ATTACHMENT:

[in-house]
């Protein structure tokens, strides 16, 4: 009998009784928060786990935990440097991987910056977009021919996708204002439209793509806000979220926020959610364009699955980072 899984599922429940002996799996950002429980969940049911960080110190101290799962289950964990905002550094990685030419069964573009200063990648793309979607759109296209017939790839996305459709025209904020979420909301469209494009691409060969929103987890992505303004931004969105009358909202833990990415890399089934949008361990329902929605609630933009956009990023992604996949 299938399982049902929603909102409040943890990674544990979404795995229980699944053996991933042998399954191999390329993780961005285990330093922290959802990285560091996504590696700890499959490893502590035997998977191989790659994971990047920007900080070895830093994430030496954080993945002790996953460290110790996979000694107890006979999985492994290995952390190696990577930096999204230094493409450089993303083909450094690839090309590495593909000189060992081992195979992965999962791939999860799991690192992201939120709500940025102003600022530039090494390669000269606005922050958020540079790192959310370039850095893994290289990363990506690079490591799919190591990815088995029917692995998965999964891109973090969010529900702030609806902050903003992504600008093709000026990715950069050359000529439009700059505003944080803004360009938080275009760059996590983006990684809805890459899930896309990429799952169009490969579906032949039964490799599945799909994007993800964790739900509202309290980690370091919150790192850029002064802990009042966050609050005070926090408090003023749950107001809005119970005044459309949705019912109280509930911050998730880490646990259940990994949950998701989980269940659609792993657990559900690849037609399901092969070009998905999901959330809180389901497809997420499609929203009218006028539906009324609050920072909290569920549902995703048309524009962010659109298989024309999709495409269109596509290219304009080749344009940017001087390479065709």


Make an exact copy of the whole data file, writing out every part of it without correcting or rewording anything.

[in-house]
């Protein structure tokens, strides 16, 4: 009998009784928060786990935990440097991987910056977009021919996708204002439209793509806000979220926020959610364009699955980072 899984599922429940002996799996950002429980969940049911960080110190101290799962289950964990905002550094990685030419069964573009200063990648793309979607759109296209017939790839996305459709025209904020979420909301469209494009691409060969929103987890992505303004931004969105009358909202833990990415890399089934949008361990329902929605609630933009956009990023992604996949 299938399982049902929603909102409040943890990674544990979404795995229980699944053996991933042998399954191999390329993780961005285990330093922290959802990285560091996504590696700890499959490893502590035997998977191989790659994971990047920007900080070895830093994430030496954080993945002790996953460290110790996979000694107890006979999985492994290995952390190696990577930096999204230094493409450089993303083909450094690839090309590495593909000189060992081992195979992965999962791939999860799991690192992201939120709500940025102003600022530039090494390669000269606005922050958020540079790192959310370039850095893994290289990363990506690079490591799919190591990815088995029917692995998965999964891109973090969010529900702030609806902050903003992504600008093709000026990715950069050359000529439009700059505003944080803004360009938080275009760059996590983006990684809805890459899930896309990429799952169009490969579906032949039964490799599945799909994007993800964790739900509202309290980690370091919150790192850029002064802990009042966050609050005070926090408090003023749950107001809005119970005044459309949705019912109280509930911050998730880490646990259940990994949950998701989980269940659609792993657990559900690849037609399901092969070009998905999901959330809180389901497809997420499609929203009218006028539906009324609050920072909290569920549902995703048309524009962010659109298989024309999709495409269109596509290219304009080749344009940017001087390479065709």